Gregg Treinish, a man whose hiking credentials include a stroll along most of the Andes, took part in the Appalachian Trail Days event last weekend with an unusual sense of purpose. On a previous hike, he “felt selfish and … realized that was a shared feeling amongst hikers and mountaineers,” Treinish says. That feeling, together with a stint studying wildlife biology at Montana State University, gave him an original idea: to offer adventurers the opportunity to share with scientists something that even those who travel light routinely take with them on their adventures: their eyes and ears. Now, wherever he goes, Treinish recruits fellow adventurers for his new organization, Adventurers and Scientists for Conservation (ASC). Plenty of researchers seek to include helpful citizens in their projects, as I wrote last year for Science Careers (“Collaborating with Citizen Scientists“), but ACS, launched in November 2010, may be the first dedicated matchmaker, removing some of the recruiting burden from scientists.
Treinish, for whom the non-profit ACS is now a full-time gig, has recruited explorers such as mountaineer Conrad Anker, whose expeditions appear in National Geographic Magazine, and scientists such as Beth Holland, a biogeochemist and lead author of the Nobel Prize-winning Intergovernmental Panel on Climate Change reports.
For now, Treinish offers a Web site that invites scientists to explain their projects and adventurers to share their trip ideas. Treinish then suggests pairings, after consulting his board of advisors. So far he lists two active scientific projects, but during our conversation he mentioned others ranging from grizzly bear tracking near Yellowstone to glacier monitoring.
Together with his board members, Treinish is fundraising, with the goal of soon distributing around $50,000 a year to a handful of pilot expeditions. This would allow scientists “to collect the data to apply for a [traditional scientific] grant,” says Holland, who works at the National Center for Atmospheric Research in Boulder, Colorado and serves on the advisory board of ACS. “We want to support model expeditions similar to the [Audubon Society’s] Christmas Bird Count but in a more extreme environment,” Treinish says. For example, Jessica Meir, a comparative physiologist at the University of British Columbia, wants Himalayan trekkers to help her count bar-headed geese flights over the world’s highest mountains. Knowing what conditions the birds face in the wild will help her design more accurate simulations for her research with captive birds in wind tunnels.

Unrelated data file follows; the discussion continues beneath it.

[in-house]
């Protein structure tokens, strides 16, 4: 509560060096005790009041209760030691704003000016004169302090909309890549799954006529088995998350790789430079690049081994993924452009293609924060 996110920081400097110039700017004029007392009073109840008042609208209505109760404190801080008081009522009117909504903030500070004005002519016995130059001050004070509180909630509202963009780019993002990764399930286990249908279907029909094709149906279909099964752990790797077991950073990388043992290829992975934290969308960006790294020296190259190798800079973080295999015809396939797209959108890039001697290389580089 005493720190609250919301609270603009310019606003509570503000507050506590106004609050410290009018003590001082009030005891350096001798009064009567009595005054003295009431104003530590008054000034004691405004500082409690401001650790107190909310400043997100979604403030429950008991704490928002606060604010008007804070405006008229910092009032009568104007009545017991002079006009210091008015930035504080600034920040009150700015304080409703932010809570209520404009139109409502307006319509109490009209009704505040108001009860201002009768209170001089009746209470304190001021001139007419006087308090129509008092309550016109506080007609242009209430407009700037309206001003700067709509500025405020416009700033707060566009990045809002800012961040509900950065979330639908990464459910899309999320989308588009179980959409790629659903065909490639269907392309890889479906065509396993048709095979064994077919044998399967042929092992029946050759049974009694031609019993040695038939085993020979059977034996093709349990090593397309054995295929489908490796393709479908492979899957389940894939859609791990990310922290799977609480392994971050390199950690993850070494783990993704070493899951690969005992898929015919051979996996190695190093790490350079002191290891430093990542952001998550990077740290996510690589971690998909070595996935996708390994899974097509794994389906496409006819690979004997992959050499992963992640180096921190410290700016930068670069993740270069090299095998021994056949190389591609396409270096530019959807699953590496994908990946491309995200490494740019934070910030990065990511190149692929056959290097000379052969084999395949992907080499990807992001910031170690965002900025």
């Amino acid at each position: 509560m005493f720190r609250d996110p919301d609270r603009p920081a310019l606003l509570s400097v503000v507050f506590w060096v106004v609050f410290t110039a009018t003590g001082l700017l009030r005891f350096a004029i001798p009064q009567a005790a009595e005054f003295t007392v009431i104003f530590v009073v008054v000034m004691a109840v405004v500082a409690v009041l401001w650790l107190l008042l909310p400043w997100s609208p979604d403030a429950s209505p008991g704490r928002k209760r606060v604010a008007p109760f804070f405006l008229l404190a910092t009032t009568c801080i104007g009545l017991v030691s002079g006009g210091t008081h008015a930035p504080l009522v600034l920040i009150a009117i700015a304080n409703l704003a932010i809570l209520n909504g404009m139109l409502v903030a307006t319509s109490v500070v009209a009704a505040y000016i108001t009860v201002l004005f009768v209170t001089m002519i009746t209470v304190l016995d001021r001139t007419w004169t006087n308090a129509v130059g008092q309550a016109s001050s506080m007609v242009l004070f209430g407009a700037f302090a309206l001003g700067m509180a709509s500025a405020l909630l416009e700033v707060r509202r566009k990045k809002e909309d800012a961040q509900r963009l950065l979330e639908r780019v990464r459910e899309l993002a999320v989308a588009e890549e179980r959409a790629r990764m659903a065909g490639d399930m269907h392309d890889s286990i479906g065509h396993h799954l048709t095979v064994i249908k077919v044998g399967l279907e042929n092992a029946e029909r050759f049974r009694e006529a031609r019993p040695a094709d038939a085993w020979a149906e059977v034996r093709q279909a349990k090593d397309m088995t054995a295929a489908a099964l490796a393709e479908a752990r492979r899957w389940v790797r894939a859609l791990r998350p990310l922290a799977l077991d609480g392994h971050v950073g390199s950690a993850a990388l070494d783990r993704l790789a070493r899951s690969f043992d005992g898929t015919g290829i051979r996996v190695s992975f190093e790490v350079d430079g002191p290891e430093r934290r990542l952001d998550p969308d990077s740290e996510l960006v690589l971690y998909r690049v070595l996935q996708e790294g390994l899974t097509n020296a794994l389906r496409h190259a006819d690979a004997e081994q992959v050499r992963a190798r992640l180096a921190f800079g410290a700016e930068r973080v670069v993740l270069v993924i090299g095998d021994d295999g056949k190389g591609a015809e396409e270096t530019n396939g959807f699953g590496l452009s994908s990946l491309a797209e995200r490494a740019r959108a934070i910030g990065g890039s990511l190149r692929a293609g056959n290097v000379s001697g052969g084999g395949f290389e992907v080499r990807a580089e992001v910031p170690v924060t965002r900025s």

Chris Lintott told me last year that researchers who use volunteer data collectors need to design protocols that can catch errors or inconsistencies. Treinish agrees and tries to build repeatability into ACS projects: “I’ve talked to 22 groups who are hiking the Pacific Crest Trail” about a pika monitoring project. As a result, “you’re going to have 22 repeated assessments of where the pika[s] are living.”
Holland, who is working on a project in which atmospheric sensors are attached to amateur gliders for better climate datasets, says that an additional advantage of working with the organization is that its diverse members offer inventive ideas. During a recent conference call, she says, someone suggested using gliders to look for wolverine tracks or dens in the mountains, which could enable ecologists to catch a glimpse of an elusive community. “It sounds like a long shot,” Holland says, but “eventually, one of them is going to pay off big.”
First published by Science Careers: [html]
Update: A shorter version appeared as a Random Sample in Science Magazine.